A Minimalism Moment: Holiday Shopping
A good measure of what we write here concerning contentment will circle around our personal struggles with consumption. Much of 2015 was a purging of superfluous material possessions. But that only goes so far: you must treat not only the symptoms but also root out the cause. One major cause of our personal discontent is an acquisition syndrome, wrapping up like cancerous cells around the core of identity until no portion is unscathed.
With that stage set: The last handful of days we have jumped headlong into annual obligatory holiday shopping. The photo for this post was just yesterday at a shopping center supposedly modeled after an Italian resort town. Today, we endured The Woodlands Mall.
There was an element of enjoyment in shopping, of course—which quickly devolved into stress from crowds and overload on ubiquitous sales and clearance signs. We’ve been keenly aware this year, however, that a purchase makes us no more happy, human, or powerful. That mythical point of “I have arrived” is never achieved with a new gadget, car, or clothing article.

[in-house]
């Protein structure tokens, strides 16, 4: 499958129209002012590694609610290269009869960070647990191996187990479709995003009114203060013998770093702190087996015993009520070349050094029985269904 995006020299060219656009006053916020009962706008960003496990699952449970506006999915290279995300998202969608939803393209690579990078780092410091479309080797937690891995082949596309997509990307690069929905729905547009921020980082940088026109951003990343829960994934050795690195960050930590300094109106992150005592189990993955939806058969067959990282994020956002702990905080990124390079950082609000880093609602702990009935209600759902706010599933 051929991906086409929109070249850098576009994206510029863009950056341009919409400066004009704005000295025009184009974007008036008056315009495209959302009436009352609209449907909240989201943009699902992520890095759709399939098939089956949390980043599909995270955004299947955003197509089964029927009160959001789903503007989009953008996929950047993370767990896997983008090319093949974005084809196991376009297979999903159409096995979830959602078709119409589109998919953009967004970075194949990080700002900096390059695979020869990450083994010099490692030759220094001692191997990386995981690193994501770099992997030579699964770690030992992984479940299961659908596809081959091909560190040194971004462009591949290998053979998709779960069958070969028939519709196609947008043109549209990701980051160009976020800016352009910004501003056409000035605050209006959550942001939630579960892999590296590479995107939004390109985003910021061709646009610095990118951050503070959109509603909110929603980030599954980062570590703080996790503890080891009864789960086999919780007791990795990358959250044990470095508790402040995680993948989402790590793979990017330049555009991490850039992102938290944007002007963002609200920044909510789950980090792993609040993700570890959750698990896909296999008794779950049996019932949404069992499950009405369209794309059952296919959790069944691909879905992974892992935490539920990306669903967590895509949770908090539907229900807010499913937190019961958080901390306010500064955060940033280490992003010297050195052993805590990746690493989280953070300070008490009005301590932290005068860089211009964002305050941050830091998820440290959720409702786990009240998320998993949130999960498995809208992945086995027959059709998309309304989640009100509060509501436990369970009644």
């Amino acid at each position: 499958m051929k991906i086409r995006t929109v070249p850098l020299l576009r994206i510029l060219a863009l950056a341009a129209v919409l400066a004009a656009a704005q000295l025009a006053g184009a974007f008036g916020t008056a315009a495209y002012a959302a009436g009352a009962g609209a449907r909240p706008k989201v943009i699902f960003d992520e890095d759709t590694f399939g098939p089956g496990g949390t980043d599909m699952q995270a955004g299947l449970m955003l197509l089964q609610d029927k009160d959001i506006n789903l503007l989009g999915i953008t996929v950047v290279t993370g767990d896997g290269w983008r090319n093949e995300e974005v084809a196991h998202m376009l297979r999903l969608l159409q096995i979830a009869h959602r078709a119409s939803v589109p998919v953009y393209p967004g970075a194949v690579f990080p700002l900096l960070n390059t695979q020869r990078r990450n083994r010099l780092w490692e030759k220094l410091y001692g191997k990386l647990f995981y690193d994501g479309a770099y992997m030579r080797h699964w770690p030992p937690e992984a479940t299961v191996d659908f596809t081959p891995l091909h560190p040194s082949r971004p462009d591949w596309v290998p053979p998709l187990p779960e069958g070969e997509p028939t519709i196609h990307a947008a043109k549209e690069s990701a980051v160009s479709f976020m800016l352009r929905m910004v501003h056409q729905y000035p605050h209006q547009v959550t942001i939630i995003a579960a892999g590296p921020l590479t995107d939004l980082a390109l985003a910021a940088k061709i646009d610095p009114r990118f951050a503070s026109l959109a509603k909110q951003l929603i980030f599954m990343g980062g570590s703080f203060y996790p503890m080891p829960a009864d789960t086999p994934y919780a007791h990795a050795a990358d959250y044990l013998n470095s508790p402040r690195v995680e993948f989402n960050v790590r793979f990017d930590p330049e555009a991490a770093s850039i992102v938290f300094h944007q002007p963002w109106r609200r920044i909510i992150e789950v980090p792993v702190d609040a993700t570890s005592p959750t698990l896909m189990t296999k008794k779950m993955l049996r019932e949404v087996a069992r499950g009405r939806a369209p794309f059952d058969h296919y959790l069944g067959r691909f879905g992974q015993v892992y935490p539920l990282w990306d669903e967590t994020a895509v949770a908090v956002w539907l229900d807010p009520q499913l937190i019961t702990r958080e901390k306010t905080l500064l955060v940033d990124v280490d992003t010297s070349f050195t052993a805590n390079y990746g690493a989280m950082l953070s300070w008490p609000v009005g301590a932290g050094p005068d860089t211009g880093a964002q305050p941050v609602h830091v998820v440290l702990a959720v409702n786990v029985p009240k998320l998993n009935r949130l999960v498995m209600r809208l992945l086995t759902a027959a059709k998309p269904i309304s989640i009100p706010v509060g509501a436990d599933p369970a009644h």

It’s probably too late in December for a lot of us to heed the best advice on buying for others (and resisting the urge to buy from our own lists). Focus first on the needs of others, then on the wants, and finally, remember to cultivate experiences over things.
Checking off a purchase from a list is the laziest way to express gratitude for someone. Opening my wallet for others is a good thing, but it should not be the only thing I do to demonstrate affection.
How I take this to heart remains, but I hope that I take more trips and place more of my time and money in the service of friends instead of for myself alone. One concrete hope I have for any extra resources we might have in the remainder of this year and as a principle of the next: that my mind and heart would focus on friendships that deserve time or money in the form of a dudes night or weekend about town. Money is useful for enriching experiences with friends and loved ones, but it is not necessary.
The quote is from an opinion piece (source link below). It takes a biting, apocalyptic tone on consumerism, and it is a useful read for that reason.